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One of the main reasons that contamination occurs after the first flush, is that the top layer of mycelium dries out and dies off. This dead mycelium is the perfect food for the contaminants (usually Trichoderma viride, the green mold) which quickly take over. The drying out of mycelium is primarily due to the developing mushrooms which tend to suck the substrate dry.
Once the first flush has finished and the mushrooms are harvested, another layer of peat-based casing is applied, which nourishes the exhausted mycelia, provides a barrier to contaminants and will result in several more healthy flushes.
I hope this helps... This technique was learned from Agaricus bisporus farming, however it may be applied to other species.
I never have trouble with my casing layer. I just pick all what's aborted and even touch the casing layer with bare hands. So far only when substrate has run out contams were visible. But that is because the shrooms were growing while they had nothing to feed themselves, aborted and were overrun by green mold. That was after the 7th or 8th flush.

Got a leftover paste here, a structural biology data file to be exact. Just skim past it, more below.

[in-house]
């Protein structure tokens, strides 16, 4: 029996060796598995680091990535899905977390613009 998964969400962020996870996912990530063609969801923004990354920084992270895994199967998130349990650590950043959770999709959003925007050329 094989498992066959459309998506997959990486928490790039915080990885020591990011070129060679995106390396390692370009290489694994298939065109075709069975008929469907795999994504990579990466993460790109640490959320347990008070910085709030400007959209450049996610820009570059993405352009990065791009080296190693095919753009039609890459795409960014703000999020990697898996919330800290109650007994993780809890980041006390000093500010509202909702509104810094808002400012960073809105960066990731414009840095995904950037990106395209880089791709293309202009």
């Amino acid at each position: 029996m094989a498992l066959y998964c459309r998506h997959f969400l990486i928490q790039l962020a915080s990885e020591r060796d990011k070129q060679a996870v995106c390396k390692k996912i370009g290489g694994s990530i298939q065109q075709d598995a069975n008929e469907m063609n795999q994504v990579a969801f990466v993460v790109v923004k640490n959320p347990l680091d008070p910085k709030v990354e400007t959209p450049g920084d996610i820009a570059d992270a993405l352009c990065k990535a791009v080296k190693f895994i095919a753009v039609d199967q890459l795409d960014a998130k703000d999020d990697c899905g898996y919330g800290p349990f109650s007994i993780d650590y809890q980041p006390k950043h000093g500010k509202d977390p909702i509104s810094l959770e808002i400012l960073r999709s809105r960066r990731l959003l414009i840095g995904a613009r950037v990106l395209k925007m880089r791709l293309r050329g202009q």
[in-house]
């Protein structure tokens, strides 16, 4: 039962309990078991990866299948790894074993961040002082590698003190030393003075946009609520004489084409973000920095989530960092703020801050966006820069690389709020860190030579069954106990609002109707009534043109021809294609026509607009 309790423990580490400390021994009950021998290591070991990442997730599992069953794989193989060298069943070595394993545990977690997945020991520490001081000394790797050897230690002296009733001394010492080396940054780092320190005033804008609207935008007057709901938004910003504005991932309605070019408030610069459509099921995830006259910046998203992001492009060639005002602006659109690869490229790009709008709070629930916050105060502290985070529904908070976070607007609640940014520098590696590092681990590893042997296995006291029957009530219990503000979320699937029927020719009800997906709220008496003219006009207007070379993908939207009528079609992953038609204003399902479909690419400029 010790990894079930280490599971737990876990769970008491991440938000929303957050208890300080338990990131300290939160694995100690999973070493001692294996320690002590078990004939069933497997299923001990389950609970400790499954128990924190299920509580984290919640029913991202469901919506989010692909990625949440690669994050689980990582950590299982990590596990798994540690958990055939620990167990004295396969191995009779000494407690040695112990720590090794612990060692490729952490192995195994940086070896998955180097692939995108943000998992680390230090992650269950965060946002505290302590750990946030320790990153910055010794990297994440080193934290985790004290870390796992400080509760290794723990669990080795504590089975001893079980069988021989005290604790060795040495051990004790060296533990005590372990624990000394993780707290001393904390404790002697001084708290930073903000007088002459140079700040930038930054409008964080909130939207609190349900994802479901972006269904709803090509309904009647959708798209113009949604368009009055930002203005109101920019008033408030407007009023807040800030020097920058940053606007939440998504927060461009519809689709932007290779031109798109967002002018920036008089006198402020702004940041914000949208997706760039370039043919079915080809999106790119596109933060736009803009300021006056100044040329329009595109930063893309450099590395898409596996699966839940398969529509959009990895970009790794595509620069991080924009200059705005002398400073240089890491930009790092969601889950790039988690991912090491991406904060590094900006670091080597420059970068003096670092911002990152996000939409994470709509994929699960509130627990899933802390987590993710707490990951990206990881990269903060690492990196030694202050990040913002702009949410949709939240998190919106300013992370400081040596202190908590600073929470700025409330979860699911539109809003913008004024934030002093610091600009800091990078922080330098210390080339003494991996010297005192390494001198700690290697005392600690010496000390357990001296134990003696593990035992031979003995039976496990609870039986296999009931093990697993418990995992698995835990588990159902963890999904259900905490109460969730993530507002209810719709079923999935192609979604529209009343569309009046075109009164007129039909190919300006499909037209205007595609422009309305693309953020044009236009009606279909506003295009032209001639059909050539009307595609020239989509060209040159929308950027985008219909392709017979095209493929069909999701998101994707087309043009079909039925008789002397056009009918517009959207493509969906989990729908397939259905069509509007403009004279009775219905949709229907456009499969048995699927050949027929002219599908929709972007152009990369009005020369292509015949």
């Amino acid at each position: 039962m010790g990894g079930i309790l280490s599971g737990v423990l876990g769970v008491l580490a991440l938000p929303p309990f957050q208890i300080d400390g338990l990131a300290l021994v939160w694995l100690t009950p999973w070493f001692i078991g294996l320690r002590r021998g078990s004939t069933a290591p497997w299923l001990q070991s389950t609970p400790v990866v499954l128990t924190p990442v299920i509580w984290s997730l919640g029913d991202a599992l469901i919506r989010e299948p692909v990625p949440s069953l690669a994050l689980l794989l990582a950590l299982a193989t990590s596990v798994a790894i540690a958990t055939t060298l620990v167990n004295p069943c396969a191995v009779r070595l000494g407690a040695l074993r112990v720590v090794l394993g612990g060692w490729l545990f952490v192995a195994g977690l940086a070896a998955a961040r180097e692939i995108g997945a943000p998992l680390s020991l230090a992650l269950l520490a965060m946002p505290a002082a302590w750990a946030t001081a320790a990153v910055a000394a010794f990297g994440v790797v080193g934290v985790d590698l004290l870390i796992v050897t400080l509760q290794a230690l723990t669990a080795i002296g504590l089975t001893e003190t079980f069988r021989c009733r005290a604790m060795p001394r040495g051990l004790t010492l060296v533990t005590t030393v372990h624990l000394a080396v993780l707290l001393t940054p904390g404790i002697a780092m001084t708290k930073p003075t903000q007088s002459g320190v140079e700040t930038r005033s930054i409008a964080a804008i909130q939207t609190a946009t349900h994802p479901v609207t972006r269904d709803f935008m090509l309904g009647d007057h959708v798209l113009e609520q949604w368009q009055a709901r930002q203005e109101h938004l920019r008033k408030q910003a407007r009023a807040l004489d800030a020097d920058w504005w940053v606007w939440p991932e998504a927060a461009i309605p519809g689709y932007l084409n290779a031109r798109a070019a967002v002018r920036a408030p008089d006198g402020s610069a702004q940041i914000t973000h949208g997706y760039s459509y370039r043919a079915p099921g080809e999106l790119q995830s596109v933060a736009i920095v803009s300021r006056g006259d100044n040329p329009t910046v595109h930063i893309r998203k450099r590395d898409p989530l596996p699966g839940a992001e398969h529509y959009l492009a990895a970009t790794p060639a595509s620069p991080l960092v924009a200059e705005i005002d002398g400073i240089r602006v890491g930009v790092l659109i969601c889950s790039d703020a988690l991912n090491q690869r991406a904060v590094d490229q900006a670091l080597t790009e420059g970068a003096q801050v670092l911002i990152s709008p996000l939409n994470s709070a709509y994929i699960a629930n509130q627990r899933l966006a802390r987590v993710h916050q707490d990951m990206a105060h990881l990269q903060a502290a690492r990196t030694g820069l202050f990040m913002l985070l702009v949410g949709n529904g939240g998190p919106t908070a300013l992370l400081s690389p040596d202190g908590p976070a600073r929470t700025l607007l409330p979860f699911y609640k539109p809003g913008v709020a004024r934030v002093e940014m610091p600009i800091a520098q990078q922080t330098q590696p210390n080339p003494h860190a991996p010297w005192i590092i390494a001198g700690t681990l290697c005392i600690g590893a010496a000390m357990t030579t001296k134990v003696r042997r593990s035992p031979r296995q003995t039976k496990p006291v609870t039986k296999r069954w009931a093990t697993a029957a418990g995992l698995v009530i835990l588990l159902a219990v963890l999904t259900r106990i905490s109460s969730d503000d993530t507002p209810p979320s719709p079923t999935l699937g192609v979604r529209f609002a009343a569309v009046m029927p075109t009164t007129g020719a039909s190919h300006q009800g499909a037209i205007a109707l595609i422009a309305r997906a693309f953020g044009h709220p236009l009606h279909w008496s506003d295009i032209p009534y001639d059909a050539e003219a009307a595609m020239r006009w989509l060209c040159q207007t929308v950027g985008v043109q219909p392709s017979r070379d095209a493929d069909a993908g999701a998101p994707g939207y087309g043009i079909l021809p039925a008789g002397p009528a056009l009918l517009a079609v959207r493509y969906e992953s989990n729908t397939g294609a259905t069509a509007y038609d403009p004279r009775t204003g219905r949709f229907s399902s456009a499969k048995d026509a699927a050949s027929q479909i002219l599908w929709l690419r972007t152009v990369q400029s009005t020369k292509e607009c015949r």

Sterilize your casing layer properly and this will not happen.
The colonised grain in the jar is put in it's box in open air. The casing layer is put over it in that way 2. Never had any problems with it!
I normally bin casings after the 4th flush. You are right about air circulation too, and in essence, casing contamination is more likely if they are allowed to dry out. I recently visited a commercial Agaricus farm and they pasteurise their substrates by filling the sheds with steam.